The Siva protein is a novel intracellular ligand of the CD4 receptor that promotes HIV-1 envelope-induced apoptosis in T-lymphoid cells.
ABSTRACT In addition to its positive signaling function in the antigen presentation process, CD4 acts as the primary receptor for HIV-1. Contact between CD4 and the viral envelope leads to virus entry, but can also trigger apoptosis of uninfected CD4+ T-cells through a mechanism that is poorly understood. We show that Siva-1, a death domain-containing proapoptotic protein, associates with the cytoplasmic domain of CD4. This interaction is mediated by the cysteine-rich region found in the C-terminal part of the Siva-1 protein. Expression of Siva-1 specifically increases the susceptibility of both T-cell lines and unstimulated human primary CD4+ T-lymphocytes to CD4-mediated apoptosis triggered by the HIV-1 envelope, and results in activation of a caspase-dependent mitochondrial pathway. The same susceptibility is observed in T-cells expressing a truncated form of CD4 that is able to recruit Siva-1 but fails to associate with p56Lck, indicating that Siva-1 participates in a pathway independent of the p56Lck kinase activity. Altogether, these results suggest that Siva-1 might participate in the CD4-initiated signaling apoptotic pathway induced by the HIV-1 envelope in T-lymphoid cells.
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ABSTRACT: Siva-1 induces apoptosis in multiple pathological processes and plays an important role in the suppression of tumor metastasis, protein degradation, and other functions. Although many studies have demonstrated that Siva-1 functions in the cytoplasm, a few have found that Siva-1 can relocate to the nucleus. In this study, we found that the first 33 amino acid residues of Siva-1 are required for its nuclear localization. Further study demonstrated that the green fluorescent protein can be imported into the nucleus after fusion with these 33 amino acid residues. Other Siva-1 regions and domains showed less effect on Siva-1 nuclear localization. By site-mutagenesis of all of these 33 amino acid residues, we found that mutants of the first 1-18 amino acids affected Siva-1 nuclear compartmentalization but could not complete this localization independently. In summary, we demonstrated that the N-terminal 33 amino acid residues were sufficient for Siva-1 nuclear localization, but the mechanism of this translocation needs additional investigation.Brazilian journal of medical and biological research = Revista brasileira de pesquisas medicas e biologicas / Sociedade Brasileira de Biofisica ... [et al.] 12/2013; 46(12):1021-1027. DOI:10.1590/1414-431X20132833 · 1.08 Impact Factor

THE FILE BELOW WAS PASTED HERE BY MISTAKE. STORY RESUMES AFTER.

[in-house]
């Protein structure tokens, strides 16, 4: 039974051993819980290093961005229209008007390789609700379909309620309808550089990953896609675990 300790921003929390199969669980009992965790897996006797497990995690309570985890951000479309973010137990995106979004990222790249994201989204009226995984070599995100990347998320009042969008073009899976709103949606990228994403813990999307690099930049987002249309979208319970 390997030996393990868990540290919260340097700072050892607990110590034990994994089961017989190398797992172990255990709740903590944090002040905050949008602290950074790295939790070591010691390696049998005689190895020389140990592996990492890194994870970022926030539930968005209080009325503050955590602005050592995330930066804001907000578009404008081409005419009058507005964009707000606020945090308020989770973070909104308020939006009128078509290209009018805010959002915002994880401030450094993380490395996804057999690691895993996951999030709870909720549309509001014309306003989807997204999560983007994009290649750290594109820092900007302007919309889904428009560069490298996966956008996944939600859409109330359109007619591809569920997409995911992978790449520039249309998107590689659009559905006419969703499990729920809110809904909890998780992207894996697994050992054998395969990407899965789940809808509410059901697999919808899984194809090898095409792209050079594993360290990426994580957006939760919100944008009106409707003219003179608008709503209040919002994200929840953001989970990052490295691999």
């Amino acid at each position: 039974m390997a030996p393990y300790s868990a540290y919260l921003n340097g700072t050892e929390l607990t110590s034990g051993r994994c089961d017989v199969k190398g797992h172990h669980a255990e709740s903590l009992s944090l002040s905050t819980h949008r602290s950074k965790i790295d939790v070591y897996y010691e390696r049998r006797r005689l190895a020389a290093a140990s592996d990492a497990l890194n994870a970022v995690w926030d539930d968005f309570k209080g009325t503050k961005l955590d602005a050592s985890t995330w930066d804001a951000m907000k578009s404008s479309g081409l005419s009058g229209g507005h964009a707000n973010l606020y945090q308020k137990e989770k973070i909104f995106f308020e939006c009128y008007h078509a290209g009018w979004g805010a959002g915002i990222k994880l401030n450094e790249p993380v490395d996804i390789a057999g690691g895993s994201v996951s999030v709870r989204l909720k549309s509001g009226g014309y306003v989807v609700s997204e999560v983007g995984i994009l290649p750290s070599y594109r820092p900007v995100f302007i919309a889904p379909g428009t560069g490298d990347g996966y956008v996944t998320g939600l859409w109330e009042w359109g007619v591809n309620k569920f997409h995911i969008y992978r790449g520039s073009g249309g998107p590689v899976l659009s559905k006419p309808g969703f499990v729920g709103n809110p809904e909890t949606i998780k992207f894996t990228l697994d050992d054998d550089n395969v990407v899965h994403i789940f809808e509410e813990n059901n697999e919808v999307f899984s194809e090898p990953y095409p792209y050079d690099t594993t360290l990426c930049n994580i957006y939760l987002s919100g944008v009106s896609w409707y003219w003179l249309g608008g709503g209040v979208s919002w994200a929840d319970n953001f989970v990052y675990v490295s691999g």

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ABSTRACT: E2 is one of the envelope glycoproteins of pestiviruses, including classical swine fever virus (CSFV) and bovine viral diarrhea virus (BVDV). E2 is involved in several critical functions, including virus entry into target cells, induction of a protective immune response and virulence in swine. However, there is no information regarding any host binding partners for the E2 proteins. Here, we utilized the yeast two-hybrid system and identified fifty-seven host proteins as positive binding partners which bound E2 from both CSFV and BVDV with the exception of two proteins that were found to be positive for binding only to CSFV E2. Alanine scanning of CSFV E2 demonstrated that the binding sites for these cellular proteins on E2 are likely non-linear binding sites. The possible roles of the identified host proteins are discussed as the results presented here will be important for future studies to elucidate mechanisms of host protein-virus interactions during pestivirus infection. However, due to the limitations of the yeast two hybrid system, the proteins identified is not exhaustive and each interaction identified needs to be confirmed by independent experimental approaches in the context of virus-infected cells before any definitive conclusion can be drawn on relevance for the virus life cycle.PLoS ONE 01/2014; 9(1):e85324. DOI:10.1371/journal.pone.0085324 · 3.53 Impact Factor
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ABSTRACT: ANKHD1 is highly expressed in human acute leukemia cells and potentially regulates multiple cellular functions through its ankyrin-repeat domains. In order to identify interaction partners of the ANKHD1 protein and its role in leukemia cells, we performed a yeast two-hybrid system screen and identified SIVA, a cellular protein known to be involved in proapoptotic signaling pathways. The interaction between ANKHD1 and SIVA was confirmed by co-imunoprecipitation assays. Using human leukemia cell models and lentivirus-mediated shRNA approaches, we showed that ANKHD1 and SIVA proteins have opposing effects. While it is known that SIVA silencing promotes Stathmin 1 activation, increased cell migration and xenograft tumor growth, we show that ANKHD1 silencing leads to Stathmin 1 inactivation, reduced cell migration and xenograft tumor growth, likely through the inhibition of SIVA/Stathmin 1 association. In addition, we observed that ANKHD1 knockdown decreases cell proliferation, without modulating apoptosis of leukemia cells, while SIVA has a proapoptotic function in U937 cells, but does not modulate proliferation in vitro. Results indicate that ANKHD1 binds to SIVA and has an important role in inducing leukemia cell proliferation and migration via the Stathmin 1 pathway. ANKHD1 may be an oncogene and participate in the leukemia cell phenotype.KeywordsANKHD1SIVA1Stathmin 1Acute LeukemiaCell proliferationBiochimica et Biophysica Acta (BBA) - Molecular Cell Research 12/2014; DOI:10.1016/j.bbamcr.2014.12.012 · 5.30 Impact Factor